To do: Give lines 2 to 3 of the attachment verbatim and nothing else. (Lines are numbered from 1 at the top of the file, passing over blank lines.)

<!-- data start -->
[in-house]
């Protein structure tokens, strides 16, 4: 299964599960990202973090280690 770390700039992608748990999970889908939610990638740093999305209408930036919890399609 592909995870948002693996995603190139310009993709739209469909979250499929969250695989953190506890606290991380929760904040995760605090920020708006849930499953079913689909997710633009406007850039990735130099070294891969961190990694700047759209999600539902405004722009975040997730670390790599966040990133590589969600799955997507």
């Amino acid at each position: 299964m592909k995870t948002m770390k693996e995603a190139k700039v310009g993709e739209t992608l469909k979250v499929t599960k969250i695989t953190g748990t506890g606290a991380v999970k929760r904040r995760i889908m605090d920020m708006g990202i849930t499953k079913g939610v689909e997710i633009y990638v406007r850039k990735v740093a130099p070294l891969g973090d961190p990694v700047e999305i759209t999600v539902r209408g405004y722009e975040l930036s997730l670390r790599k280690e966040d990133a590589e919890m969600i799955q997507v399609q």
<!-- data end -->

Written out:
């Protein structure tokens, strides 16, 4: 299964599960990202973090280690 770390700039992608748990999970889908939610990638740093999305209408930036919890399609 592909995870948002693996995603190139310009993709739209469909979250499929969250695989953190506890606290991380929760904040995760605090920020708006849930499953079913689909997710633009406007850039990735130099070294891969961190990694700047759209999600539902405004722009975040997730670390790599966040990133590589969600799955997507």
């Amino acid at each position: 299964m592909k995870t948002m770390k693996e995603a190139k700039v310009g993709e739209t992608l469909k979250v499929t599960k969250i695989t953190g748990t506890g606290a991380v999970k929760r904040r995760i889908m605090d920020m708006g990202i849930t499953k079913g939610v689909e997710i633009y990638v406007r850039k990735v740093a130099p070294l891969g973090d961190p990694v700047e999305i759209t999600v539902r209408g405004y722009e975040l930036s997730l670390r790599k280690e966040d990133a590589e919890m969600i799955q997507v399609q």